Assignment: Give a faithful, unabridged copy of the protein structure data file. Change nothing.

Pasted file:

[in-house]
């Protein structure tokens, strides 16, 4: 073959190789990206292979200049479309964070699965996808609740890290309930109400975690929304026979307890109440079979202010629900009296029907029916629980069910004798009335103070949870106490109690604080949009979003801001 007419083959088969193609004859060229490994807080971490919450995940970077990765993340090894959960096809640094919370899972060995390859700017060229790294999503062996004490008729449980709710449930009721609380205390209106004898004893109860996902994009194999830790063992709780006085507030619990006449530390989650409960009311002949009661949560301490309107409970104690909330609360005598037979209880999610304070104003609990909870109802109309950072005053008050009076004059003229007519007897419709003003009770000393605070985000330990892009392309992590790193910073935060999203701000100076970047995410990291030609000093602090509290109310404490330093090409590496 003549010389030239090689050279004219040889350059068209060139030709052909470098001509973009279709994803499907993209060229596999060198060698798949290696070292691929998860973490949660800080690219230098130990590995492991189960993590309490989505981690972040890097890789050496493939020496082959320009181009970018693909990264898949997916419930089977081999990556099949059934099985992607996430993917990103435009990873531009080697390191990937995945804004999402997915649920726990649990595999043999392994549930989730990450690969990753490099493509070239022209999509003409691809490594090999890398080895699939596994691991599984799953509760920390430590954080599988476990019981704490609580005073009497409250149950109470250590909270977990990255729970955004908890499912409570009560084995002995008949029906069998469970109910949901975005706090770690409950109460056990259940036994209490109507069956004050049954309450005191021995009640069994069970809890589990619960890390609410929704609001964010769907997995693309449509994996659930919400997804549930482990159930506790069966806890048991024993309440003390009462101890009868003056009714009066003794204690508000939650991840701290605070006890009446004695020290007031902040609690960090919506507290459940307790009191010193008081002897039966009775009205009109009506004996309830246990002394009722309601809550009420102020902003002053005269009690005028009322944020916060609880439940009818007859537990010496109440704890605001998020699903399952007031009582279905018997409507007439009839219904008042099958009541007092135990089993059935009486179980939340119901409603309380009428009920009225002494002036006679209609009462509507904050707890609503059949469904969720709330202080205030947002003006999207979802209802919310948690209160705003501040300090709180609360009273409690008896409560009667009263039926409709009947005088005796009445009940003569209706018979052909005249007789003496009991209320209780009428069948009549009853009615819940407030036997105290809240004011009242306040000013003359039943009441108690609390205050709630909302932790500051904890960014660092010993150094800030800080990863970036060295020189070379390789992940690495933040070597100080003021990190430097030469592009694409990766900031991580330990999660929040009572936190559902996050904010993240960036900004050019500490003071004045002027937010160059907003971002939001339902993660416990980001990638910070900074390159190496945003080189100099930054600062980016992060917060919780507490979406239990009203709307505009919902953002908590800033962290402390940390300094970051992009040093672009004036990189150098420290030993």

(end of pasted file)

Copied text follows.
[in-house]
């Protein structure tokens, strides 16, 4: 073959190789990206292979200049479309964070699965996808609740890290309930109400975690929304026979307890109440079979202010629900009296029907029916629980069910004798009335103070949870106490109690604080949009979003801001 007419083959088969193609004859060229490994807080971490919450995940970077990765993340090894959960096809640094919370899972060995390859700017060229790294999503062996004490008729449980709710449930009721609380205390209106004898004893109860996902994009194999830790063992709780006085507030619990006449530390989650409960009311002949009661949560301490309107409970104690909330609360005598037979209880999610304070104003609990909870109802109309950072005053008050009076004059003229007519007897419709003003009770000393605070985000330990892009392309992590790193910073935060999203701000100076970047995410990291030609000093602090509290109310404490330093090409590496 003549010389030239090689050279004219040889350059068209060139030709052909470098001509973009279709994803499907993209060229596999060198060698798949290696070292691929998860973490949660800080690219230098130990590995492991189960993590309490989505981690972040890097890789050496493939020496082959320009181009970018693909990264898949997916419930089977081999990556099949059934099985992607996430993917990103435009990873531009080697390191990937995945804004999402997915649920726990649990595999043999392994549930989730990450690969990753490099493509070239022209999509003409691809490594090999890398080895699939596994691991599984799953509760920390430590954080599988476990019981704490609580005073009497409250149950109470250590909270977990990255729970955004908890499912409570009560084995002995008949029906069998469970109910949901975005706090770690409950109460056990259940036994209490109507069956004050049954309450005191021995009640069994069970809890589990619960890390609410929704609001964010769907997995693309449509994996659930919400997804549930482990159930506790069966806890048991024993309440003390009462101890009868003056009714009066003794204690508000939650991840701290605070006890009446004695020290007031902040609690960090919506507290459940307790009191010193008081002897039966009775009205009109009506004996309830246990002394009722309601809550009420102020902003002053005269009690005028009322944020916060609880439940009818007859537990010496109440704890605001998020699903399952007031009582279905018997409507007439009839219904008042099958009541007092135990089993059935009486179980939340119901409603309380009428009920009225002494002036006679209609009462509507904050707890609503059949469904969720709330202080205030947002003006999207979802209802919310948690209160705003501040300090709180609360009273409690008896409560009667009263039926409709009947005088005796009445009940003569209706018979052909005249007789003496009991209320209780009428069948009549009853009615819940407030036997105290809240004011009242306040000013003359039943009441108690609390205050709630909302932790500051904890960014660092010993150094800030800080990863970036060295020189070379390789992940690495933040070597100080003021990190430097030469592009694409990766900031991580330990999660929040009572936190559902996050904010993240960036900004050019500490003071004045002027937010160059907003971002939001339902993660416990980001990638910070900074390159190496945003080189100099930054600062980016992060917060919780507490979406239990009203709307505009919902953002908590800033962290402390940390300094970051992009040093672009004036990189150098420290030993």